Archive for Diamond Open Access

The Wrong Sort of Open Access

Posted in Open Access with tags , , , , , on August 14, 2022 by telescoper

I came across two articles this week on the subject of Open Access and thought I’d share them here with a few comments of my own.

The first article was published in the LSE blog on 11th August with the title Article Processing Charges (APCs) and the new enclosure of research. For those of you not in the know, an Article Process Charge (APC) is a fee that authors are required to pay a publisher to allow Open Access to the paper on publication, i.e. without readers having to pay. The fees for some journals can many thousands of dollars. The lede for the LSE blog post reads:

Drawing on a recent analysis of APC pricing and movements within the commercial publishing sector, Gunnar Sivertsen and Lin Zhang argue that APCs have now firmly established themselves as the predominant business model for academic publishing. Highlighting the inequalities inherent to this model, they posit now is the time to consider alternatives.

In the text the authors reveal that in 2020 alone APCs contributed over $2Bn in revenue to academic journal publishers. I agree with the authors’ conclusion that the APC model is unfair and unsustainable. Indeed I would go further: it’s a complete con. The actual cost of processing an article for publication is a tiny fraction of the APC – the rest is just profit. The academic community is being fleeced. The right “time to consider alternatives” was many years ago, however, when we could have prevented this ridiculous model from being established in the first place. I still believe that the model will collapse under the weight of it’s own contradictions, however, so it’s not too late to change.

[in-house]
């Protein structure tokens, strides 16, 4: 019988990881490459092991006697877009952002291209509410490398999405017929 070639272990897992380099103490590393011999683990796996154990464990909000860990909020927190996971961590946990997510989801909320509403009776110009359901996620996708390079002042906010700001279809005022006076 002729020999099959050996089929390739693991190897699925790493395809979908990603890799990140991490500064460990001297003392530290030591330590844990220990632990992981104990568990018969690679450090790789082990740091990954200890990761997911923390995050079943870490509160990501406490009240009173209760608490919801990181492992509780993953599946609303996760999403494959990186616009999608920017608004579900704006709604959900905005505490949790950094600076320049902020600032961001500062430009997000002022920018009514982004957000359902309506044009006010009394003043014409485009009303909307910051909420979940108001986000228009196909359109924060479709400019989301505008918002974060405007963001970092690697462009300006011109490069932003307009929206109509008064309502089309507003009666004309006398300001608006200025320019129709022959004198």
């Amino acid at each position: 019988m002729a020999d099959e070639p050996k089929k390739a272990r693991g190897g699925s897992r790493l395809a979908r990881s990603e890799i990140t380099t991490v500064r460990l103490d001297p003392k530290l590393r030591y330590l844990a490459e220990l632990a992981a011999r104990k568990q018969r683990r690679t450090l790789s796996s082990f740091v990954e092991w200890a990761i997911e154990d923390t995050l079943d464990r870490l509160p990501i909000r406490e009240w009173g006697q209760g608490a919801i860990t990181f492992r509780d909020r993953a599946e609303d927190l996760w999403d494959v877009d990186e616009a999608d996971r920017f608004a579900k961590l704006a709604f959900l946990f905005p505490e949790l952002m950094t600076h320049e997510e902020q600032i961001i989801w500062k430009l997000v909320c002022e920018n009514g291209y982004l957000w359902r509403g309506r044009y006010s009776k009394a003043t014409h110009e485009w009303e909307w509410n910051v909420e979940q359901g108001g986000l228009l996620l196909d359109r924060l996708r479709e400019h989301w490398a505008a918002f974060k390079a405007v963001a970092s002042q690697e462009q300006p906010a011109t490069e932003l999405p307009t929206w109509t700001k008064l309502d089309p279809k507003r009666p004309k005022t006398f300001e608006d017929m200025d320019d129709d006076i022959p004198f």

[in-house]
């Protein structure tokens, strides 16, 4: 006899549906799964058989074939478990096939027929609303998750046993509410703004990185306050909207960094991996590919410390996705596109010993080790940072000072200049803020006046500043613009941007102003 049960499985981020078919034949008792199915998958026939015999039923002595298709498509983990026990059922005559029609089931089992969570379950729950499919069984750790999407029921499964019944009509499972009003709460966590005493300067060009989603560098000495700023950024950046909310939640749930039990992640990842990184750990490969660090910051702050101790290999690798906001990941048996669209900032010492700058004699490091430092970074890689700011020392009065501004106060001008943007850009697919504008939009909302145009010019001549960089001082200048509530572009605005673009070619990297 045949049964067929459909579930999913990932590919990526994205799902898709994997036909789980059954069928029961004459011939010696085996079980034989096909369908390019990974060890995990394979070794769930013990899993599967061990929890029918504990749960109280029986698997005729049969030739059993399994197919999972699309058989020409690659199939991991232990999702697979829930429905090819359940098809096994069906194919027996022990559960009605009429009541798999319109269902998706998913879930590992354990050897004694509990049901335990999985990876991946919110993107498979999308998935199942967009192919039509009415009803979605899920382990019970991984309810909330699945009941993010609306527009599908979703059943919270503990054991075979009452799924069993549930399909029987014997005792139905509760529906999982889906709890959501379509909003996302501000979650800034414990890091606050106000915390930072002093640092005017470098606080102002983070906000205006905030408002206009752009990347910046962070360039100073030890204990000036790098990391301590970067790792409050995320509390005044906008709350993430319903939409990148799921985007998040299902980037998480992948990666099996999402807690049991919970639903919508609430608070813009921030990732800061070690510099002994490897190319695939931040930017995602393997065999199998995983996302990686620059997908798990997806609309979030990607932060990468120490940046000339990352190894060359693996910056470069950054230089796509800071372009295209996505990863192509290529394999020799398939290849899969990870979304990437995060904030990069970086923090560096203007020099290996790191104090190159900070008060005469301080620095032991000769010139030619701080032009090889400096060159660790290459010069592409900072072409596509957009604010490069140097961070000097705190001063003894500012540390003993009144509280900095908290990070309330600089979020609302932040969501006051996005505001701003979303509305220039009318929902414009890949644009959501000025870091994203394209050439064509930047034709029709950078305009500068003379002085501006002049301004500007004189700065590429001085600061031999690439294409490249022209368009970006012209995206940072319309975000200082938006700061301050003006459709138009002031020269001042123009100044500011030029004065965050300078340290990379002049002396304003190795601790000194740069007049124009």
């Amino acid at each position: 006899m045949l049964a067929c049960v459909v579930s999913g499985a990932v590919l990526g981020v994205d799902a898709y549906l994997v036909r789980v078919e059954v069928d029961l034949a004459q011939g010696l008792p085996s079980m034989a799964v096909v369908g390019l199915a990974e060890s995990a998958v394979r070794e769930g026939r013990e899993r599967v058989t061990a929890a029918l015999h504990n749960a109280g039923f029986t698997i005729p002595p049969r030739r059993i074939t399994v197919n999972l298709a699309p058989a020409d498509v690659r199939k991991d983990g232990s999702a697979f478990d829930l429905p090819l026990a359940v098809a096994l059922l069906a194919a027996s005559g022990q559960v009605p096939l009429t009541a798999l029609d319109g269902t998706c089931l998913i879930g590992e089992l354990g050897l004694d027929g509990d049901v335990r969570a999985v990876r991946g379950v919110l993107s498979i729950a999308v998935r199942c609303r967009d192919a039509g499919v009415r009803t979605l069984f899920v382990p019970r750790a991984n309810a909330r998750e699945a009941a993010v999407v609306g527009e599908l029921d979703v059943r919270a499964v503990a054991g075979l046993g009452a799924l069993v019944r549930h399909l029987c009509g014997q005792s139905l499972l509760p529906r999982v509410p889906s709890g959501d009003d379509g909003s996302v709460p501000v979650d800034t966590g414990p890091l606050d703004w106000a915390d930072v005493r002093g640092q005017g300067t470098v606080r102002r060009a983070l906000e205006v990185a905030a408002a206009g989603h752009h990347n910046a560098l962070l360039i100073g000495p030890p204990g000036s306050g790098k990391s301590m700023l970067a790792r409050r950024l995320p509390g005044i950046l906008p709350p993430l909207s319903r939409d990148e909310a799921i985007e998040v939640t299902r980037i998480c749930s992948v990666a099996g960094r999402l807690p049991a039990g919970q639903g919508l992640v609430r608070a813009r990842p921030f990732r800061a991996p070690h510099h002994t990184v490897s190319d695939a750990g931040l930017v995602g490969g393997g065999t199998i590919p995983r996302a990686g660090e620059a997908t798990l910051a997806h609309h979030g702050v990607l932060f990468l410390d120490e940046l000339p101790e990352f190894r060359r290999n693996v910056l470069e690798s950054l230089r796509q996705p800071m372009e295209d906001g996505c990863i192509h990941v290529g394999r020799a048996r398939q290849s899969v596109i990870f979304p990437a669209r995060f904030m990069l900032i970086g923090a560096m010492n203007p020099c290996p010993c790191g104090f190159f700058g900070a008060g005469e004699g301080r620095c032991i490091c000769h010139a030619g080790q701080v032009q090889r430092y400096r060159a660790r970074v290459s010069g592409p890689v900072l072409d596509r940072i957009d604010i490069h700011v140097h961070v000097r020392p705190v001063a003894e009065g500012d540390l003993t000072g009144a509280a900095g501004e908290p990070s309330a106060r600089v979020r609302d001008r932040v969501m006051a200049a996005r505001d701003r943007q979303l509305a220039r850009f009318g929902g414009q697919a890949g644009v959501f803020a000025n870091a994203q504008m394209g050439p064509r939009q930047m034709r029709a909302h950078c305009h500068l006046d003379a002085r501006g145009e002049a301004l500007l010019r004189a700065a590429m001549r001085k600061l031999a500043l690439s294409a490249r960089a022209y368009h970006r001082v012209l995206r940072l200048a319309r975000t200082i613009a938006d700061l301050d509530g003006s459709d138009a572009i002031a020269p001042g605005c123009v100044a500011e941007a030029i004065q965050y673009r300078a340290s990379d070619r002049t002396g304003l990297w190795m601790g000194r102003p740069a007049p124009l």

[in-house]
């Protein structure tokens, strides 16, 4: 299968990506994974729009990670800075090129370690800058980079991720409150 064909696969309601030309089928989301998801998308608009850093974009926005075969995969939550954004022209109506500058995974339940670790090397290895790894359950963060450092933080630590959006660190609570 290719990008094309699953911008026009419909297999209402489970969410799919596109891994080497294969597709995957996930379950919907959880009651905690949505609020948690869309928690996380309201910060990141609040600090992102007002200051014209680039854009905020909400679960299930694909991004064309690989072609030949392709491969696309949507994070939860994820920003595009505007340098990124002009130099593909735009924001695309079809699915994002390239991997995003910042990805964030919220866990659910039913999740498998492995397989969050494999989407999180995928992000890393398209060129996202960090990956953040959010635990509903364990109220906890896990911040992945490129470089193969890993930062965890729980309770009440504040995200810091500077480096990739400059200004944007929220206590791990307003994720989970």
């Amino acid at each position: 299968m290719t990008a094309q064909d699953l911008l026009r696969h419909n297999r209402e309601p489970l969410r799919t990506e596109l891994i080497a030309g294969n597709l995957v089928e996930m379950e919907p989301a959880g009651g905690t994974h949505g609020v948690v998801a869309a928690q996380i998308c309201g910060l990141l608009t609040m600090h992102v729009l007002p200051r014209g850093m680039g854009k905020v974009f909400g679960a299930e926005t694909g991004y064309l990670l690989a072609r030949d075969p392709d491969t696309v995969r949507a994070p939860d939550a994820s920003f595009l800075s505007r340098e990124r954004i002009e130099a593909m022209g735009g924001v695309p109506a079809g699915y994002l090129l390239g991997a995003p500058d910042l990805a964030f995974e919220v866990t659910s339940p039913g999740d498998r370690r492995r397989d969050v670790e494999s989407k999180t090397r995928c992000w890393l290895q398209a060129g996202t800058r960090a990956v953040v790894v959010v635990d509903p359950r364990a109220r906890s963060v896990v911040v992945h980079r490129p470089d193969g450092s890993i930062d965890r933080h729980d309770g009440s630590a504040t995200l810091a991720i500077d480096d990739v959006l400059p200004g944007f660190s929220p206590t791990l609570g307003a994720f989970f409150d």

The second paper (which was published in January 2022) is entitled Open Science – For Whom? and is published in the Data Science Journal. It was drawn to my attention by the first author, Martin Dominik. Here is an excerpt:

So-called “Open-Access journals” lift the economic barrier to reading scholarly articles, but flipping the paywall from the reader to the author is not a viable solution and inhibits global participation in the scientific process. While article processing charges as well as read-and-publish deals currently on offer appear to be unaffordable to many institutions or individuals (not only in low- and middle-income countries), already the requirement of somebody else having to sign off for getting research published collides with the principles of academic freedom.

and later:

Flipping the paywall is not a solution for scholarly communication in a global Open Science ecosystem. Author-pays-charge models for disseminating research results are not viable in practice and simply absurd.

Simply absurd is right; see the above comments. How on Earth did we let the APC model take hold? I think the answer to that is inertia and lack of imagination within the academic community. It seems many researchers are willing to complain publicly about the absurdity of APCs but far fewer are willing to do something about the situation.

I pointed out the unfairness of APCs in a blog post ten years ago. I ended that post with this paragraph:

I for one have no intention of ever paying an Article Processing Charge. If the journals I publish in insist on levying one, I’ll just forget about the journals altogether and put my papers on the arXiv. I urge my colleagues to do the same.

I’m glad to say that I’ve kept that pledge and have never paid an APC. I recently completed a survey about Open Access which included a question about what level of APC I thought was reasonable; I put zero.